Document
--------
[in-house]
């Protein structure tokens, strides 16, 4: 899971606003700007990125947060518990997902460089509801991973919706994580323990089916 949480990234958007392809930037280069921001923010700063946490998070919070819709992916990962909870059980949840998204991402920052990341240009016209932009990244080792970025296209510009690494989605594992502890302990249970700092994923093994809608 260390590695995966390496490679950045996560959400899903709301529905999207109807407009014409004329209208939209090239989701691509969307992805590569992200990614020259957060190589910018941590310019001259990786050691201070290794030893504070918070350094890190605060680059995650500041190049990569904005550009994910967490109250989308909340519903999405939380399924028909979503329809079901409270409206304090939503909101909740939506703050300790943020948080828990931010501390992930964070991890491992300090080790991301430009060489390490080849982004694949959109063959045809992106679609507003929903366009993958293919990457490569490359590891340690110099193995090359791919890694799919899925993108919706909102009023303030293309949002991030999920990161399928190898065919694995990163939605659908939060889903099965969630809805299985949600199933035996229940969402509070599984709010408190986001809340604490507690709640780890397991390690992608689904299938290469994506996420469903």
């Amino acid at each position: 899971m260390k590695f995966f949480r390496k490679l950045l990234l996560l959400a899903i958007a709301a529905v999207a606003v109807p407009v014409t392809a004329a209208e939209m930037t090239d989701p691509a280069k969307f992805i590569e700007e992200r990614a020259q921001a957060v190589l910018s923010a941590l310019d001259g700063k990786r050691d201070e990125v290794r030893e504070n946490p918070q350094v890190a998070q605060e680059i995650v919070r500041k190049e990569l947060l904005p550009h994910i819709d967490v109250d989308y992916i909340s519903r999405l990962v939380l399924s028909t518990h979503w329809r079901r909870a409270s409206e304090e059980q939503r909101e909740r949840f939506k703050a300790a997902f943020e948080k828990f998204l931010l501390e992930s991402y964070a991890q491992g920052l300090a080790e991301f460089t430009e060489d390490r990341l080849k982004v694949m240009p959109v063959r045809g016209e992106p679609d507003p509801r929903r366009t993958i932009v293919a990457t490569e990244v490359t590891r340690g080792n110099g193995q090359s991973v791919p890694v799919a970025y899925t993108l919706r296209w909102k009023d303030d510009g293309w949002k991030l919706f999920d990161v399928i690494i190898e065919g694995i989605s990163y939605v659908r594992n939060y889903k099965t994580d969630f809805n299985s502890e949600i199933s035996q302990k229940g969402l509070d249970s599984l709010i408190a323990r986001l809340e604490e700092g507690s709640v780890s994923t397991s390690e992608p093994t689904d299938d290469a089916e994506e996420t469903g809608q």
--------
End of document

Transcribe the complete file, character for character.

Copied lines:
[in-house]
């Protein structure tokens, strides 16, 4: 899971606003700007990125947060518990997902460089509801991973919706994580323990089916 949480990234958007392809930037280069921001923010700063946490998070919070819709992916990962909870059980949840998204991402920052990341240009016209932009990244080792970025296209510009690494989605594992502890302990249970700092994923093994809608 260390590695995966390496490679950045996560959400899903709301529905999207109807407009014409004329209208939209090239989701691509969307992805590569992200990614020259957060190589910018941590310019001259990786050691201070290794030893504070918070350094890190605060680059995650500041190049990569904005550009994910967490109250989308909340519903999405939380399924028909979503329809079901409270409206304090939503909101909740939506703050300790943020948080828990931010501390992930964070991890491992300090080790991301430009060489390490080849982004694949959109063959045809992106679609507003929903366009993958293919990457490569490359590891340690110099193995090359791919890694799919899925993108919706909102009023303030293309949002991030999920990161399928190898065919694995990163939605659908939060889903099965969630809805299985949600199933035996229940969402509070599984709010408190986001809340604490507690709640780890397991390690992608689904299938290469994506996420469903």
């Amino acid at each position: 899971m260390k590695f995966f949480r390496k490679l950045l990234l996560l959400a899903i958007a709301a529905v999207a606003v109807p407009v014409t392809a004329a209208e939209m930037t090239d989701p691509a280069k969307f992805i590569e700007e992200r990614a020259q921001a957060v190589l910018s923010a941590l310019d001259g700063k990786r050691d201070e990125v290794r030893e504070n946490p918070q350094v890190a998070q605060e680059i995650v919070r500041k190049e990569l947060l904005p550009h994910i819709d967490v109250d989308y992916i909340s519903r999405l990962v939380l399924s028909t518990h979503w329809r079901r909870a409270s409206e304090e059980q939503r909101e909740r949840f939506k703050a300790a997902f943020e948080k828990f998204l931010l501390e992930s991402y964070a991890q491992g920052l300090a080790e991301f460089t430009e060489d390490r990341l080849k982004v694949m240009p959109v063959r045809g016209e992106p679609d507003p509801r929903r366009t993958i932009v293919a990457t490569e990244v490359t590891r340690g080792n110099g193995q090359s991973v791919p890694v799919a970025y899925t993108l919706r296209w909102k009023d303030d510009g293309w949002k991030l919706f999920d990161v399928i690494i190898e065919g694995i989605s990163y939605v659908r594992n939060y889903k099965t994580d969630f809805n299985s502890e949600i199933s035996q302990k229940g969402l509070d249970s599984l709010i408190a323990r986001l809340e604490e700092g507690s709640v780890s994923t397991s390690e992608p093994t689904d299938d290469a089916e994506e996420t469903g809608q």